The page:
How tall and diameter will they grow to at full growth?
John J on Jun 28, 2014
BEST ANSWER: The Knockout Rose Tree grows between 4-7 ft tall, and 2-3 ft wide.
what to do if white powdery spots appears?
A shopper on Jun 27, 2014
BEST ANSWER: If white powdery spots appear you have a few options. 1. Take a moist towel or paper towel and see if you can remove the residue. 2. wipe the tree down with a soap and water solution with 3 parts water and one part soap. Use a gentle soap like Dawn. 3. Spray your tree with an organic fungicide. 4. Remove any parts of the tree that have the residue.
I put my tree in an unheated garage over the winter and in spring, it was budding very nicely. I trimmed the branches to even it out and now it looks as if it's dying. What can I do?
Sherri B on Jun 21, 2014
BEST ANSWER: It could be going through a blooming cycle. It cycles through blooms every 4 to 6 weeks. I would suggest giving it some fertilizer. Follow the care instructions on the link below closely.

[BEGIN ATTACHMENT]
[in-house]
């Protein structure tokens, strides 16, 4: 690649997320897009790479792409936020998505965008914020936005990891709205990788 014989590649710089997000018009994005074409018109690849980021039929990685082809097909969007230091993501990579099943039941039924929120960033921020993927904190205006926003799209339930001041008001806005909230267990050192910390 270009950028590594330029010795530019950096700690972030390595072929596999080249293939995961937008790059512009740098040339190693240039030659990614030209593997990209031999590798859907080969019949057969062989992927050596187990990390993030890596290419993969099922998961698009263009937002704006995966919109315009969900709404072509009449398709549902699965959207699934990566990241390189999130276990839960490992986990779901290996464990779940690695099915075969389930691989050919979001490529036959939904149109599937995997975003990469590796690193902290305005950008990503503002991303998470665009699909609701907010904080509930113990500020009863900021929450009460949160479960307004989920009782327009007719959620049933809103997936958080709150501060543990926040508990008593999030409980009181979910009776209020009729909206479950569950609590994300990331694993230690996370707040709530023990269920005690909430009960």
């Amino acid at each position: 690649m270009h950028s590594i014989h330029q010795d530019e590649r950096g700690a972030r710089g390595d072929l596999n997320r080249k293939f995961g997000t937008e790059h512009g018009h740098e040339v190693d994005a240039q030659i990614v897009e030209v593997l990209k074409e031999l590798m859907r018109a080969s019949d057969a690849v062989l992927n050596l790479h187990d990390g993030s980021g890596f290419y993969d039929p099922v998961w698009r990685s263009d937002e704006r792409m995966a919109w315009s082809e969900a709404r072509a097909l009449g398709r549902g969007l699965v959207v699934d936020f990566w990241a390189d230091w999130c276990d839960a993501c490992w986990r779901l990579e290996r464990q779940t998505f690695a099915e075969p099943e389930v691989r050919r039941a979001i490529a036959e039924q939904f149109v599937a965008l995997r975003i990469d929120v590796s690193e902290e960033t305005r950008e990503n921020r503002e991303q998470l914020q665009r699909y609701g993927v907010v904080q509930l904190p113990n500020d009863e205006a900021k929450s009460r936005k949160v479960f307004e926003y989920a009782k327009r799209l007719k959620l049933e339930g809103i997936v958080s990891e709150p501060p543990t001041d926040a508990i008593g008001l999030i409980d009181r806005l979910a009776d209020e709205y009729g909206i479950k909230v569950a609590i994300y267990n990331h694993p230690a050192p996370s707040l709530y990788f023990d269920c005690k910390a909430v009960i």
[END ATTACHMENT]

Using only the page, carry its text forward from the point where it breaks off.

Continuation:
Can I purchase this tree now, keep in my sunroom over the winter then plant in my landscaping after no danger of frost?
Heather W on Oct 5, 2015
BEST ANSWER: Yes, you should not have an issue bringing it in over the winter.
A bit early for this question but I am wondering.... When preparing for winter in Wisconsin, does a knockout rose tree need to be mulched in fall? If so, how is this done?
kim r on Aug 4, 2015
BEST ANSWER: Yes you will want to do a heavy mulch as it starts to really cool off in your area. We have a great blog about winter protection for your plants. Our favorite is 3 to 6 inch layer of mulch.

I live in zone 6. So, this tree can be planted in the ground and should continue growing year after year? How does it keep the shape of a tree?
Jill Renee on May 28, 2015
BEST ANSWER: Contact the company about suggested pruning techniques for roses in your zone. I've found that the secret to success here is TIMING. YOU'RE the one who will shape it -- year after year!
I keep getting growth at bottom of knockout tree. I was gone for a few weeks and they just spiked out of ground. They continuously do that. I tried cutting but always come back. What should I do and when?
checkel on Oct 21, 2014
BEST ANSWER: Instead of cutting them back, take a firm grasp on them and pull them out of the ground.
hi,, i live in the east , i would like a rose tree but the maximum height i can have is 4 maybe 5 feet , would this tree work for me,if not can you recommend one ?